• Aisma says:

    I see most comments here are about beer. XD
    Well, I don’t really care about the foamy part, good with, good without, as long as the beer itself is good!!!!

  • T Greenwood says:

    You’re sooooo FAT. Not sure if that’s supposed to be a compliment. Once at a business meeting, we had a Japanese man whose belly was bulging over his belt, and the person running the meeting asked me if I needed a bigger chair because, you know, you’re so fat. In the US, people call me skinny. I’m average weight.
    I don’t buy shirts in Japan because they don’t fit my shoulders. Japanese men are very slender in the shoulders. Salespeople try to explain the size difference with, “We don’t have shirts for somebody as FAT as you.”
    So while I’m not a fan of the American obsession with micro-aggression and safe spaces, I’m even less of a fan of the Japanese refusal to realize that they are incredibly inappropriate at times.

  • The glasses are filled correctly and you are supposed to drink the beer through the foam. Maybe no one told people in the UK how to appreciate beer.

  • Marc says:

    When you talk about the head in the beer in the west means UK? Because in Spain the beer has to be with it if you want happy customers.

  • Jan Burgel says:

    The article seems to have been written by someone who left home for the first time in his life. If one takes the decision to go to and live in a foreign country one should be prepared for many things to be different and accept them. They will widen the horizon. Telling yourself you’ll never understand certain aspects of life in – in this case Japan – means you lack the will to make the effort and you will always be seen as an outsider.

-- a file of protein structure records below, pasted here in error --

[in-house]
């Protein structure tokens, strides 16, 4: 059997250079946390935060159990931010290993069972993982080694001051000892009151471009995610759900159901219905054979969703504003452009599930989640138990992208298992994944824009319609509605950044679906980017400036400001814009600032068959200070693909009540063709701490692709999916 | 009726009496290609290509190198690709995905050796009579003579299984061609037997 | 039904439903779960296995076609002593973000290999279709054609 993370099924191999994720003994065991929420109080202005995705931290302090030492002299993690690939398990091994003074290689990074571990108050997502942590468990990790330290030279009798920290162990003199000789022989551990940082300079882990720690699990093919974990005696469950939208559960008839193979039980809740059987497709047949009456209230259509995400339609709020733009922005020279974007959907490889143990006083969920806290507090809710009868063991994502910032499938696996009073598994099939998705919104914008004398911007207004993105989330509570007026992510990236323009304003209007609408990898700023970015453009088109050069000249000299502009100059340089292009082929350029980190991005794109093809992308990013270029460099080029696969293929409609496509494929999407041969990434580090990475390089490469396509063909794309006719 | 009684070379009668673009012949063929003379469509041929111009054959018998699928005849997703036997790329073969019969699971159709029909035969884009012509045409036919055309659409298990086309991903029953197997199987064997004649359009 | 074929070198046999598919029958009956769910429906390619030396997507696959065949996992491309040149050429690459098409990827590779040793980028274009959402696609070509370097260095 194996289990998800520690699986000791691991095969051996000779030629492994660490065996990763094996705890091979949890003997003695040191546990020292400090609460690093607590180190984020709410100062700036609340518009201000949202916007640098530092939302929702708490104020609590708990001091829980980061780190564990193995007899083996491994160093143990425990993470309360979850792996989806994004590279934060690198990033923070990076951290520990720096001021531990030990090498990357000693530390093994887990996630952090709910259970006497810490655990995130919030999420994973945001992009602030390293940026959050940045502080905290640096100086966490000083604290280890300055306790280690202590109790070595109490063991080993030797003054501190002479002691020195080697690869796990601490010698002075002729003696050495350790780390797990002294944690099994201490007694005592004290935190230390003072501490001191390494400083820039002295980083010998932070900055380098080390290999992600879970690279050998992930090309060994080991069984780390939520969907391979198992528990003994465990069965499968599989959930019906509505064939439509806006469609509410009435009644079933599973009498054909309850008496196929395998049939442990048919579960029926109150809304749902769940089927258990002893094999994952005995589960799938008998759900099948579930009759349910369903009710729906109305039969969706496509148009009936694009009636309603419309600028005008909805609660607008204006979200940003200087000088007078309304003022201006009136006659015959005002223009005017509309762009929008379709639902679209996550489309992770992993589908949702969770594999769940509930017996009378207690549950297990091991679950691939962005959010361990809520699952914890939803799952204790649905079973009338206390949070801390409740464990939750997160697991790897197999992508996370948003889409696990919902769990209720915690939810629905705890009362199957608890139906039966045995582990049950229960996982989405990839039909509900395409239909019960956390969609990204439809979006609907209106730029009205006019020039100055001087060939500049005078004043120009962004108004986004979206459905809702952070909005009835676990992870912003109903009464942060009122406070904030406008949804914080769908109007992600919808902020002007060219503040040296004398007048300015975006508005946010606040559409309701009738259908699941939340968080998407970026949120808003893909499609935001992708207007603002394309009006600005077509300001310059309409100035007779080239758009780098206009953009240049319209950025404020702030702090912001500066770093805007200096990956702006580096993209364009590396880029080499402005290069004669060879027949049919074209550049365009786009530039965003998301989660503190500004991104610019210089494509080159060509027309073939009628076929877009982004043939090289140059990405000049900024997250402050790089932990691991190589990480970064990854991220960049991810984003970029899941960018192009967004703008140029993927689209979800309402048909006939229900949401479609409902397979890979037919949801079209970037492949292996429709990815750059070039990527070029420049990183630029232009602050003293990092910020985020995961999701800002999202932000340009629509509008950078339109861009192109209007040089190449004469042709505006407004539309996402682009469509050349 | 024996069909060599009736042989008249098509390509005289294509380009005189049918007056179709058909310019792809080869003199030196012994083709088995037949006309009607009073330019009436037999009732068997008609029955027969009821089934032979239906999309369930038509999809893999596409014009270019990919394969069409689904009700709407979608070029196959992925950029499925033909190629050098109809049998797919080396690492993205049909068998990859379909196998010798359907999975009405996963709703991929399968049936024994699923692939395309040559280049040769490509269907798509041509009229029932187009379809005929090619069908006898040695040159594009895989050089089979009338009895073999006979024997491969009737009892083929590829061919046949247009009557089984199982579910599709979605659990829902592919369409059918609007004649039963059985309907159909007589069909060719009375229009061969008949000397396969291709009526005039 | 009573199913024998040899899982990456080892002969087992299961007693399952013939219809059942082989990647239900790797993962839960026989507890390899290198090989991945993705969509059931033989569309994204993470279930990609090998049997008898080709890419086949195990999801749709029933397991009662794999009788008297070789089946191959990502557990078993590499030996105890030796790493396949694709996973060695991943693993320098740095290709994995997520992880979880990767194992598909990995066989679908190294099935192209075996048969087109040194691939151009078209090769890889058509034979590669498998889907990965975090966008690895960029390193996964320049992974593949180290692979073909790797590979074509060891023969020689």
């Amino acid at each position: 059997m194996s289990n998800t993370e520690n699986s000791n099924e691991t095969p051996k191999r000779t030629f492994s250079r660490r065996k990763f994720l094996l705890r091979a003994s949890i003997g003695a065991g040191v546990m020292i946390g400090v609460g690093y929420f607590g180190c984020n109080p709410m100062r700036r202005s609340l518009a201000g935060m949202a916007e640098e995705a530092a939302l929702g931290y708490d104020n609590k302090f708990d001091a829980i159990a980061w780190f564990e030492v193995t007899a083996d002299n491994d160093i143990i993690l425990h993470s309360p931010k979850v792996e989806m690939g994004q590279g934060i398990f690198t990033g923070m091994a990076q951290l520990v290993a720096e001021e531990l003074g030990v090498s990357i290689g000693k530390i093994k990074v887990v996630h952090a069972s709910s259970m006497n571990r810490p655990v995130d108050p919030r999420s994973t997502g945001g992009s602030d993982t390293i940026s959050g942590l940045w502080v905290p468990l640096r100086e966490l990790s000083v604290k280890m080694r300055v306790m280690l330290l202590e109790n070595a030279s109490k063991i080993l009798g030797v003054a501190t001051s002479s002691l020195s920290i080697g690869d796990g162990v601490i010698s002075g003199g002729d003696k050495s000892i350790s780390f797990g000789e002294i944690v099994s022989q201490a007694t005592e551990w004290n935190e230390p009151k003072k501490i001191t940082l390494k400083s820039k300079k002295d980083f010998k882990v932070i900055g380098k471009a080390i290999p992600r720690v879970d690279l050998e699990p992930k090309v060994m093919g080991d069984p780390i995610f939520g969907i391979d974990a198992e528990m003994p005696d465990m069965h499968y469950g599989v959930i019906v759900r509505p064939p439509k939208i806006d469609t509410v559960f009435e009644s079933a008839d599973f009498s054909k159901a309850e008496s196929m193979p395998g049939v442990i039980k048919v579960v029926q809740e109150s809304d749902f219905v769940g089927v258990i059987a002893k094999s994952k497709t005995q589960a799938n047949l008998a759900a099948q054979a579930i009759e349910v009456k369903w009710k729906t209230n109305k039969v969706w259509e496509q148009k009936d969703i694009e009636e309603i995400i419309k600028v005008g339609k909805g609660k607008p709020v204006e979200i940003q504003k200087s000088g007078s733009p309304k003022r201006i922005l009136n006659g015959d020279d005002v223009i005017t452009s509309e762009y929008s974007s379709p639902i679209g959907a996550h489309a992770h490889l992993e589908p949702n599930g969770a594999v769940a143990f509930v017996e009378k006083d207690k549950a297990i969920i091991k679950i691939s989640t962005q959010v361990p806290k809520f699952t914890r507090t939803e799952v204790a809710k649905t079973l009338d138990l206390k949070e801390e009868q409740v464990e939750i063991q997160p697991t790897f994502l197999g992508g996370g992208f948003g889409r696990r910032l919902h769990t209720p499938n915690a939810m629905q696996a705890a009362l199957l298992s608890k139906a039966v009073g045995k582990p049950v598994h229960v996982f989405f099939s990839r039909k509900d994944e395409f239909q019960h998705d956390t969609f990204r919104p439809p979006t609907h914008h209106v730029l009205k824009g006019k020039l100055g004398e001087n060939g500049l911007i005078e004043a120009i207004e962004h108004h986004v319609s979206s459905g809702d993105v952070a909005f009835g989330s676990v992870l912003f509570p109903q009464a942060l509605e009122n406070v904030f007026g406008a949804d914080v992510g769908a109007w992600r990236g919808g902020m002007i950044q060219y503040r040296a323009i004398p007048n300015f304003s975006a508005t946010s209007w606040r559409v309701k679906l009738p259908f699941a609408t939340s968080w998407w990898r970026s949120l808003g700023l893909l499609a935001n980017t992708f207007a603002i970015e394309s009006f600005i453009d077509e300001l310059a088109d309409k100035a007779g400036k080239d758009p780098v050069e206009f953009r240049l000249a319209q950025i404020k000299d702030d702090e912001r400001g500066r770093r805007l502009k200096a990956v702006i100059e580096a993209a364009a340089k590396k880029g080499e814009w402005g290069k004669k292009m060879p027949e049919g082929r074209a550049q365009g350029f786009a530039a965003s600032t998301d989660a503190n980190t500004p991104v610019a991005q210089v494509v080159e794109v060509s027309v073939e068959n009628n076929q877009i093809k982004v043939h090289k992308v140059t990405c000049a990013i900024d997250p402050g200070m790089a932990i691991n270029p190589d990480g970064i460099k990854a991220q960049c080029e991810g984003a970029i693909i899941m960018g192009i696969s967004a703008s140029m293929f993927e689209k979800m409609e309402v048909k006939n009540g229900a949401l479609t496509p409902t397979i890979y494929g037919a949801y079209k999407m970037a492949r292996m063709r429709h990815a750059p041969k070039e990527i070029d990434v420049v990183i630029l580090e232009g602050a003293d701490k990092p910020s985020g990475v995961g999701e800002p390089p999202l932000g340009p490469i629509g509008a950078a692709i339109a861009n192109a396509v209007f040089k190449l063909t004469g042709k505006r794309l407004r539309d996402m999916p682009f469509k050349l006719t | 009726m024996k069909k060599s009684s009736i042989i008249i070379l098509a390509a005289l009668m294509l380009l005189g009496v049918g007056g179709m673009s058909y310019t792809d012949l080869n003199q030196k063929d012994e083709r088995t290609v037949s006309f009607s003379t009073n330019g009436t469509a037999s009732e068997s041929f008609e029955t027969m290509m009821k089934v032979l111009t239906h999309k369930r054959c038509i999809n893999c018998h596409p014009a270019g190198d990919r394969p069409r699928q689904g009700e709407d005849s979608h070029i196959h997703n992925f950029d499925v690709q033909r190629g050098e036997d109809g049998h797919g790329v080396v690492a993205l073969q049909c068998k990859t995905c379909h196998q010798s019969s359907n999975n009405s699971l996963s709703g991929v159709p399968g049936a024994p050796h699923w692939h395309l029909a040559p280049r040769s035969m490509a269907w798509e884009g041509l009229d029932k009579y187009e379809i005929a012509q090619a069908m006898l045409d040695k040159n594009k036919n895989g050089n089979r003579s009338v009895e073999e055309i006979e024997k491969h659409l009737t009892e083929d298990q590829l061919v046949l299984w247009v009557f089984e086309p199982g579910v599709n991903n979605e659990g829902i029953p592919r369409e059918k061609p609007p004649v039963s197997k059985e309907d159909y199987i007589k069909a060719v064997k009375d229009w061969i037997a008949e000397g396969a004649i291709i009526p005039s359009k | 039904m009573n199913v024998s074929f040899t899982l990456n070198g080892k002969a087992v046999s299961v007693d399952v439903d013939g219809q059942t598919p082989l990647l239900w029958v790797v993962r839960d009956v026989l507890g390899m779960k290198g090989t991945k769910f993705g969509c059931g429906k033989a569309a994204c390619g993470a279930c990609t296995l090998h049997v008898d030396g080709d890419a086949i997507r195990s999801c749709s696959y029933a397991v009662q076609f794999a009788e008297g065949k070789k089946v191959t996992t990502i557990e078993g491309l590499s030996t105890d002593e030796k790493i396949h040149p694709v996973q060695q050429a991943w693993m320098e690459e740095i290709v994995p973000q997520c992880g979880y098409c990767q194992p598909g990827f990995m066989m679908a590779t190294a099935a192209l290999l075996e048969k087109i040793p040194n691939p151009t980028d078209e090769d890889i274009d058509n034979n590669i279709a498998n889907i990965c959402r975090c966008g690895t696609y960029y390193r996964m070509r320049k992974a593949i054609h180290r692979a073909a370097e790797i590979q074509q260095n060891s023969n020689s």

• Ralf Temme says:

    Should you ever get a chance to travel to Germany, you’d be surprised at the many “heady” beers, because that’s what is supposed to make a good Pilsner – a foamy head.

  • D Hunter Sanchez says:

    Yeah. Friggin hate that.

  • Modern Luddite says:

    I would add Pachinko to the list. Don’t see the attraction at all, and it’s made worse by the jet engine like sounds roaring in your ears. In most other parts of the world noise like that would drive customers away.

  • kragthang says:

    Thanks for sharing your thoughts. 1, 2 and 5 also bothered me a lot (especially 5!!!). As for 4, while I’m not into beer myself I think a lot of my fellow Germans might disagree with you on that. The foam is supposed to tell you something about the quality of the beer.

  • Aldonna says:

    Actually, beer head is not something Japanese per se. We normally have about two fingers thick head in our beer in Poland (as popularized with one of the ads some while ago), and I read that good beer should have a ‘natural head’ (e.g. here: https://everythingontap.com/2014/04/08/beer-head/ or here: http://www.artofmanliness.com/2014/03/17/how-to-properly-pour-beer/). It traps the aroma and—provided it’s adequate to the type of beer you’re having—it serves as proof of the quality of the beer and… cleaniness of the glass ;).